John Baines will get two chances to enjoy his debut Olympic experience - and he's determined to make them count.
Baines secured selection for Great Britain's second string four-man bobsleigh crew last month and will now race alongside pilot Lamin Deen in this weekend's two-man event, which starts on Sunday.
Baines was drafted in following an injury to Craig Pickering, the former Olympic sprinter who had been Deen's first-choice brakeman until a late back injury derailed his ambitions of competing at both the summer and winter Games.
He landed in Sochi earlier this week after being based at the team preparation camp in Konigsee, Germany and admits to being a bit wide-eyed about the surroundings he finds himself in.
"The last week has been a bit of a whirlwind. We had the news about Craig, then the news I was selected for the two man and now we've arrived at the Olympics and everything is just massive," he said.
"Obviously the Olympics are every athletes' pinnacle but it's only when you get here that you realise what a huge event it is, everything is bigger and better than anywhere else we compete.
"It's a real honour to do the two man again, though it's obviously not the ideal circumstances. I'm in the best shape. I'm faster and stronger than ever before and training couldn't have gone any better. I feel I'm a world class athlete now rather than just a good athlete."
But Baines, who fractured his elbow earlier this season, admitted getting the chance to compete in the two-man at the expense of Pickering was bittersweet.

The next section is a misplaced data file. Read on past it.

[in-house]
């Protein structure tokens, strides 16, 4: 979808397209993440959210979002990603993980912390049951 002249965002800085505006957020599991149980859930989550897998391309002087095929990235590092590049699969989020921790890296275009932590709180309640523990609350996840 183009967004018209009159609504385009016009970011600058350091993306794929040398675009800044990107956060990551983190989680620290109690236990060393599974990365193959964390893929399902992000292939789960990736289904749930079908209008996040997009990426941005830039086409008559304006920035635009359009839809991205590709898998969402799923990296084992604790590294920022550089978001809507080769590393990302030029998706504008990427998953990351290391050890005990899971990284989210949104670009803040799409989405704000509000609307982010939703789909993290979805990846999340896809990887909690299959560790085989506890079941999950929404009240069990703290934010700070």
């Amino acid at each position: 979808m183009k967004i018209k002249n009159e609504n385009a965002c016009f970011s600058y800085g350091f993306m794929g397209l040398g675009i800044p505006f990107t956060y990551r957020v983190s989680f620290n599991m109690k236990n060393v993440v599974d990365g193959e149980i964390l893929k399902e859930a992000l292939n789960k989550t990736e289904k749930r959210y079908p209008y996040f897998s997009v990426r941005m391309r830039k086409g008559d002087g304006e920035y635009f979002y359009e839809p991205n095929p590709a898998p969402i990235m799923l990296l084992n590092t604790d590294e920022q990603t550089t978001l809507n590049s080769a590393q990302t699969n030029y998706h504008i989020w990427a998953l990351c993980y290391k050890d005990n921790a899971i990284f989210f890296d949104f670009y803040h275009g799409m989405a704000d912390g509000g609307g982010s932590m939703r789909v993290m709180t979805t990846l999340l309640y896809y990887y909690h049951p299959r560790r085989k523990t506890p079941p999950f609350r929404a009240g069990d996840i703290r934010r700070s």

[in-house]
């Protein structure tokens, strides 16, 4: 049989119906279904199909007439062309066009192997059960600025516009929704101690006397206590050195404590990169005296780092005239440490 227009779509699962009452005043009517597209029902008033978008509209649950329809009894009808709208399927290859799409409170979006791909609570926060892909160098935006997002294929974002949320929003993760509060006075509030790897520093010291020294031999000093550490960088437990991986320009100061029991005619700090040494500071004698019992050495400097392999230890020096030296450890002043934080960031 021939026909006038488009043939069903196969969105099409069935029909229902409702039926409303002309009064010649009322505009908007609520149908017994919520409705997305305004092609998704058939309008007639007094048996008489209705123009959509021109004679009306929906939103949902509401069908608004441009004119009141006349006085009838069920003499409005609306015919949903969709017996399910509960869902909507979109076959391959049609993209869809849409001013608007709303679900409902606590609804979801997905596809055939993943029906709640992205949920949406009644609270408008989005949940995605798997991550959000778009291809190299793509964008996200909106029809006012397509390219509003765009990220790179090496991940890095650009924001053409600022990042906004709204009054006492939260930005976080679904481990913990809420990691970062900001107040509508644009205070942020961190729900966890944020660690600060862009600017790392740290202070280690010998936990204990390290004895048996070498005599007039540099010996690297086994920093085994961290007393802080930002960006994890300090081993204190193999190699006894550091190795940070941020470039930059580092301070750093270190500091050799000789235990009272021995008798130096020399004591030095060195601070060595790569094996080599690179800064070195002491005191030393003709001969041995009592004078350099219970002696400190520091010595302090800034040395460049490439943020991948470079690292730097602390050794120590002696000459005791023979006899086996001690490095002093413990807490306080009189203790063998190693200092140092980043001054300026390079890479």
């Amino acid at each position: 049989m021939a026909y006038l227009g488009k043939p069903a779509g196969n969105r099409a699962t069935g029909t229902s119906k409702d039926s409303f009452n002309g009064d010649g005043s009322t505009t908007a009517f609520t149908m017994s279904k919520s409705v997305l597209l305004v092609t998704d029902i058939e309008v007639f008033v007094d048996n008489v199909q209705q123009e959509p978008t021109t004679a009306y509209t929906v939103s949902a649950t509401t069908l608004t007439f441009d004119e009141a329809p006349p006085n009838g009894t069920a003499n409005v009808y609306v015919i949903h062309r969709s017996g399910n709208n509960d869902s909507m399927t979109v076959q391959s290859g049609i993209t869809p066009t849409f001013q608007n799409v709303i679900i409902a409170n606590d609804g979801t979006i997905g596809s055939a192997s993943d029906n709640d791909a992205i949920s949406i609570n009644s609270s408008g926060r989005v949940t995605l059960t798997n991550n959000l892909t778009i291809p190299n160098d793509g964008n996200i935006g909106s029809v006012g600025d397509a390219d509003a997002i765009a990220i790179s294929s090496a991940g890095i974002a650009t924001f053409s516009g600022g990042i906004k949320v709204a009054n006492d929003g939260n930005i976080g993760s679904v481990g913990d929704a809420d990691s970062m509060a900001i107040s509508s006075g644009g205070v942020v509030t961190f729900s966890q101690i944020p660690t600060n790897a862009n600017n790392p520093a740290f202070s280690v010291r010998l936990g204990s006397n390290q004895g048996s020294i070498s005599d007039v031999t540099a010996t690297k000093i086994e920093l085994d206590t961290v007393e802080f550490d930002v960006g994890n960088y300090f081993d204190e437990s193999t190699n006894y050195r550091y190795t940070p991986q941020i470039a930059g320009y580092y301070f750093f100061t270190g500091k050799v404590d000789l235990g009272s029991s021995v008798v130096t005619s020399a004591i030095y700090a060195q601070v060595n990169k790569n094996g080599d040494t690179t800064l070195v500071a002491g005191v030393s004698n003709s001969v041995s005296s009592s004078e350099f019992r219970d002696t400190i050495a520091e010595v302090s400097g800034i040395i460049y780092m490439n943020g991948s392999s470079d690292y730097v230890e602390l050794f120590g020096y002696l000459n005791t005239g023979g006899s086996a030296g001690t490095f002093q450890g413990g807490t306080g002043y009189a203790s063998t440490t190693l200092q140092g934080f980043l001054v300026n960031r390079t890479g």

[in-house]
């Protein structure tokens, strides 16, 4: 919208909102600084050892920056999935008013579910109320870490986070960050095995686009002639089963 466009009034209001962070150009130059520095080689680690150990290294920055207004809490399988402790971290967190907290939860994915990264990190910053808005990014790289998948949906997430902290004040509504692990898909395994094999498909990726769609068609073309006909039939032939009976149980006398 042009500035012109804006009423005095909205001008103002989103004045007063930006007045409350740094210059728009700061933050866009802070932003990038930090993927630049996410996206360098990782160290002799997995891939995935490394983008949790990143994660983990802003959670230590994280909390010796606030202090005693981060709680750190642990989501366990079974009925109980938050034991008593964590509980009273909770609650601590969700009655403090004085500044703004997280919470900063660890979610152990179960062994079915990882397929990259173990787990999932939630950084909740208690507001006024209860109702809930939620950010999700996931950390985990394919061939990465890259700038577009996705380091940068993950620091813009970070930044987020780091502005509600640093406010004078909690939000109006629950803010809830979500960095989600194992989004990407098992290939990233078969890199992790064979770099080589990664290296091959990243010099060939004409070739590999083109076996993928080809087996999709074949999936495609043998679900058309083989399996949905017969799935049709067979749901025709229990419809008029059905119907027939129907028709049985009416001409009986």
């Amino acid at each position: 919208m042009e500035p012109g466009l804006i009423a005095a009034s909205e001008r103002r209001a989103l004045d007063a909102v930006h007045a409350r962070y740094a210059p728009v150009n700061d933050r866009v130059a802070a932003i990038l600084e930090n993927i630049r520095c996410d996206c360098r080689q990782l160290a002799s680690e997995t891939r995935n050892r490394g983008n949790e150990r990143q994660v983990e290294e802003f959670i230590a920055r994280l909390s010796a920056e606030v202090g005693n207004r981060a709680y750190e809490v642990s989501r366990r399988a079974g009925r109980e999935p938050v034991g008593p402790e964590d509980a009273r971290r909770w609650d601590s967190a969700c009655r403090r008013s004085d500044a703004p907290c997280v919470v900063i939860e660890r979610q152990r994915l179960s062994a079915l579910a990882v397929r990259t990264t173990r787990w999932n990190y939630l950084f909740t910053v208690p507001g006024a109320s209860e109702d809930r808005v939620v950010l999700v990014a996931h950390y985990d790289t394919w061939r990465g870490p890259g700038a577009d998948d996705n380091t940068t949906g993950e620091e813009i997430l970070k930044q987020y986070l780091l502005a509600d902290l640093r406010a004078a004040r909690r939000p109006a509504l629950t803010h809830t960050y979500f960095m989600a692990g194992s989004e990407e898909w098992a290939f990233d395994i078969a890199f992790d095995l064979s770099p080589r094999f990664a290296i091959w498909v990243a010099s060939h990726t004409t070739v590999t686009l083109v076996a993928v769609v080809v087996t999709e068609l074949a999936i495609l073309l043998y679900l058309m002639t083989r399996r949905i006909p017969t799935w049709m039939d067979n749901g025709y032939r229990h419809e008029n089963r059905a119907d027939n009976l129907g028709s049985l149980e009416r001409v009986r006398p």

"Spending so much time with Craig this season it's been really tough to see his Olympic dream shattered so cruelly," he added.
"He's been to the Games before and was a real inspirational character in our team. It's been a hard week having to say goodbye but he's been in constant contact, sending supportive messages and texts and that's the measure of the guy he is.
"I just hope to make him proud with Lamin in the two man and with the other guys in the four man."
Baines recovered from an elbow injury pre Christmas to earn his Olympic selection and credits his Royal Air Force colleagues for playing a key role in helping establish himself in the team.
And he hopes this won't be his only Olympic experience.
"Going to the Games has always been my dream and now I'm finally here, I can say hard work and determination really does pay off," he added.
"When I got to the age of 20 I realised that I probably would never get to the Games as a sprinter and that is when I joined the RAF. But this shows you should never give up on your dreams and you should keep training hard.
"This is a great team to be involved with and we are only going to get better."
© Sportsbeat 2014